Iraq is still striving to recover thousands of antiquities plundered from its museums and archaeological sites, as the war-torn country aims to develop its tourism industry to help rebuild its economy.
"We're faced with all kinds of sophisticated and political and legal difficulties," said Bahaa Mayah, the adviser to Iraq's minister of tourism and antiquities.
"Countries that were against the American or the western intervention in Iraq, they are not cooperating with Iraq and returning the artefacts. We managed to retrieve over 6,000 pieces. It's estimated that over 180,000 pieces have left Iraq [since the Second Gulf War started in 2003]."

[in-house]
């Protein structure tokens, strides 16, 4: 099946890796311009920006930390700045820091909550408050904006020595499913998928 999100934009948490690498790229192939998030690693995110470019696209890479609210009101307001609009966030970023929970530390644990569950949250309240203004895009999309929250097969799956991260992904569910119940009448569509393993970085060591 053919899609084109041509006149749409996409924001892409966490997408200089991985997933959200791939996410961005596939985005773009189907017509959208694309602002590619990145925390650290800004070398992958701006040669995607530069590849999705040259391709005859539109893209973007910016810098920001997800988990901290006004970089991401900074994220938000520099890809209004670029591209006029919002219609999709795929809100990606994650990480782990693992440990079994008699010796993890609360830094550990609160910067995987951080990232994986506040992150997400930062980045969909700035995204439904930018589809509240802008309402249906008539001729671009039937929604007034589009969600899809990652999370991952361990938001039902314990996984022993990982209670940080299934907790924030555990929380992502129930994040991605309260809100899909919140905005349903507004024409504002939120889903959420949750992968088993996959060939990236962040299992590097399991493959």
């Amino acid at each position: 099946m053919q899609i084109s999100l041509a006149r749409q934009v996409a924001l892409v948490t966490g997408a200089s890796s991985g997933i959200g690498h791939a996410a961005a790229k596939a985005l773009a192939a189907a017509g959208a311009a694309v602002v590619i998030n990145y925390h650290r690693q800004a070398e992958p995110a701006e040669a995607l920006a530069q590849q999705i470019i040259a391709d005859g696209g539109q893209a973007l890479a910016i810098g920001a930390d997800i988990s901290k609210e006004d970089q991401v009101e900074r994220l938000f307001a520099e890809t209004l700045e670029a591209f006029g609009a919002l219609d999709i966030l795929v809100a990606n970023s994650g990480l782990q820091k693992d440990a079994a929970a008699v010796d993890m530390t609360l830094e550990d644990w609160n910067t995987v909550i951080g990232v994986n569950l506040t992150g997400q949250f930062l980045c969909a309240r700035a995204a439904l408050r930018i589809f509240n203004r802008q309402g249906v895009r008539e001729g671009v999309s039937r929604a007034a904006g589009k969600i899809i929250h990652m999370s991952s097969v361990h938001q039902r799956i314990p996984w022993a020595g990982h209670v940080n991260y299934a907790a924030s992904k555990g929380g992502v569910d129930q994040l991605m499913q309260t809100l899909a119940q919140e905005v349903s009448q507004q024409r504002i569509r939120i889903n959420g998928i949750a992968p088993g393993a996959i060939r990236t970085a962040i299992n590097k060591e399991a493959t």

He said many of these were sold in international auction houses. Iraq is calling for a new treaty to amend the situation, as it works on developing its tourism sector.
"We're trying to attract investors to come to Iraq and build hotels and all other services that are needed by the industry."
He said there were only seven upmarket hotels in Baghdad. Some of the major international hotel chains have said they are starting to consider future opportunities although the city remains unstable.
"Tourism creates jobs for youth," said Mr Mayah. "If we manage to create hundreds of thousands of jobs, this means social security. Iraq could be in the future a destination for different kinds of tourism: religion; education; archaeology. It has a big potential."